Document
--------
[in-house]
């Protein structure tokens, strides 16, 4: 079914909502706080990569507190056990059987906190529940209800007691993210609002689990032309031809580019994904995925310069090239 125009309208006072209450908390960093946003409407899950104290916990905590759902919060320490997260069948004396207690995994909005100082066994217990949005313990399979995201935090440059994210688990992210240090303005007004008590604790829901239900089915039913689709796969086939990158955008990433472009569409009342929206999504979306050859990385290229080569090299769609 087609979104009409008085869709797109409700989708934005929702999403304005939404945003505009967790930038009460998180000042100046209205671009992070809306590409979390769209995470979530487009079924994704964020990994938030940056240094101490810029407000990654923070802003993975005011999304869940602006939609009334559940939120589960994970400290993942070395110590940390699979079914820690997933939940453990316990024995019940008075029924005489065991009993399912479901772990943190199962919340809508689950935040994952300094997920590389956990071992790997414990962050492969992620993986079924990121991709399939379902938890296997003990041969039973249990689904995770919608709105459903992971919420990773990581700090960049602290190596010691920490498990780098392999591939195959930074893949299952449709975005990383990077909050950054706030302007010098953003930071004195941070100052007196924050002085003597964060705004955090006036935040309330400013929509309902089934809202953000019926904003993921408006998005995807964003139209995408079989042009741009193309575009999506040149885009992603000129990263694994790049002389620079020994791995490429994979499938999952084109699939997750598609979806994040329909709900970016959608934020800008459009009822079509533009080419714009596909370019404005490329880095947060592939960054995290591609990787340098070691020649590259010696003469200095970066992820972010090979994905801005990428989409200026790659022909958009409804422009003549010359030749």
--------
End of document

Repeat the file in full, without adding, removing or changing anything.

[in-house]
């Protein structure tokens, strides 16, 4: 079914909502706080990569507190056990059987906190529940209800007691993210609002689990032309031809580019994904995925310069090239 125009309208006072209450908390960093946003409407899950104290916990905590759902919060320490997260069948004396207690995994909005100082066994217990949005313990399979995201935090440059994210688990992210240090303005007004008590604790829901239900089915039913689709796969086939990158955008990433472009569409009342929206999504979306050859990385290229080569090299769609 087609979104009409008085869709797109409700989708934005929702999403304005939404945003505009967790930038009460998180000042100046209205671009992070809306590409979390769209995470979530487009079924994704964020990994938030940056240094101490810029407000990654923070802003993975005011999304869940602006939609009334559940939120589960994970400290993942070395110590940390699979079914820690997933939940453990316990024995019940008075029924005489065991009993399912479901772990943190199962919340809508689950935040994952300094997920590389956990071992790997414990962050492969992620993986079924990121991709399939379902938890296997003990041969039973249990689904995770919608709105459903992971919420990773990581700090960049602290190596010691920490498990780098392999591939195959930074893949299952449709975005990383990077909050950054706030302007010098953003930071004195941070100052007196924050002085003597964060705004955090006036935040309330400013929509309902089934809202953000019926904003993921408006998005995807964003139209995408079989042009741009193309575009999506040149885009992603000129990263694994790049002389620079020994791995490429994979499938999952084109699939997750598609979806994040329909709900970016959608934020800008459009009822079509533009080419714009596909370019404005490329880095947060592939960054995290591609990787340098070691020649590259010696003469200095970066992820972010090979994905801005990428989409200026790659022909958009409804422009003549010359030749």